- CT and/or MRI scanning of the brain and spinal cord are useful in excluding other pathologies with similar presentations. Neuro-imaging is not yet considered to be sufficiently sensitive to assess responses to treatment but the European Federation of Neurological Societies recommends that it should be incorporated into the evaluation of research trials.
- Blood tests to exclude other conditions, such as vitamin B12 and folate levels, HIV serology, Lyme disease serology, creatine kinase assay, serum protein electrophoresis, anti-GM1 antibodies (multifocal motor neuropathy with conduction block), urinary hexosaminidase-A assay (Tay-Sachs) and a host of other more specialized tests for rare conditions.
- Muscle biopsy may be considered to exclude or to diagnose myopathic conditions.
Riluzole (a neuroprotective glutamate-release inhibitor) is the only drug of proven disease-modifying efficacy but its effects are modest, probably only prolonging lifespan by between 2 and 4 months. It may have a more significant effect on prolonging tracheostomy-free survival. It appears to be well-tolerated and of greater benefit the earlier it is started in the course of the disease. It has been shown to act by blocking muscle acetylcholine receptors.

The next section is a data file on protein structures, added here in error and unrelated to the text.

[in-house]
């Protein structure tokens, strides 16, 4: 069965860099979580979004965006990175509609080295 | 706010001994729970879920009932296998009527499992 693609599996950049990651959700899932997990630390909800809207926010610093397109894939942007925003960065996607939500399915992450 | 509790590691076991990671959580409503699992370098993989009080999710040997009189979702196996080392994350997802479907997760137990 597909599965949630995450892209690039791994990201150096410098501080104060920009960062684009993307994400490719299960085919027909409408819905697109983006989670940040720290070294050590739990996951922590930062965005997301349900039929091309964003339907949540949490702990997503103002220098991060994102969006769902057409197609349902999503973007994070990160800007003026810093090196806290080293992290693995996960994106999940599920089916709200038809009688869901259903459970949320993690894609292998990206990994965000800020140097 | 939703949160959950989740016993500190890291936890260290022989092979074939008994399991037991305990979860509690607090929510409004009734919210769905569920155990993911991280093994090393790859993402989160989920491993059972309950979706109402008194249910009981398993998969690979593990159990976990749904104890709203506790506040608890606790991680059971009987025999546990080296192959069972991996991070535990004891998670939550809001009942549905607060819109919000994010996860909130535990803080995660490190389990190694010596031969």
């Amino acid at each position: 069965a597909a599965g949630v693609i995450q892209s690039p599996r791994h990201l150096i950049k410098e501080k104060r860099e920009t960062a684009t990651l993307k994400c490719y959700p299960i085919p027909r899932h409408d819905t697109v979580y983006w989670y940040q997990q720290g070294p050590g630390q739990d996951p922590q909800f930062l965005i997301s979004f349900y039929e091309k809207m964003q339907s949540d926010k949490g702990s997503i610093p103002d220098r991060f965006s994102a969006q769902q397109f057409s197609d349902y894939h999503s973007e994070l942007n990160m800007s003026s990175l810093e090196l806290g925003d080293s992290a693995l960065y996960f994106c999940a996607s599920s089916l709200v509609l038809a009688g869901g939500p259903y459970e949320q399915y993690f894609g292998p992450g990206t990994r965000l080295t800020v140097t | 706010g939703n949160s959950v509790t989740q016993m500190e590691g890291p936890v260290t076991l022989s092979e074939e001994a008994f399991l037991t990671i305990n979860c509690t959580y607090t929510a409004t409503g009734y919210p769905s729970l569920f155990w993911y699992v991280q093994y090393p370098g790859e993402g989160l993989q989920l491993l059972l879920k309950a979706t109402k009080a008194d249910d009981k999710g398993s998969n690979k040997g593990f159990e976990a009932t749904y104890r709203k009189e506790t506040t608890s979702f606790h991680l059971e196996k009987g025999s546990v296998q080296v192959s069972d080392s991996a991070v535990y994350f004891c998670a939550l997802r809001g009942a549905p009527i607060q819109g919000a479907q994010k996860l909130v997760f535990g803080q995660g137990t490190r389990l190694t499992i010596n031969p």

Riluzole does not reverse the damage already done to motor neurons, and people taking it must be monitored for liver damage
Other medications may be used to treat symptoms of the disease; for example:
- Drooling may be reduced by the use of anticholinergics such as hyoscine.
- Muscle cramps and spasticity can be treated with agents such as diazepam, baclofen, tizanidine, phenytoin and quinine.
- Respiratory distress and the sensation of choking may respond to opioid medications but this must be balanced against their tendency to cause respiratory suppression; they are very useful to treat this symptom in the palliative phase.
- Depression associated with MND may respond to the use of antidepressant medications.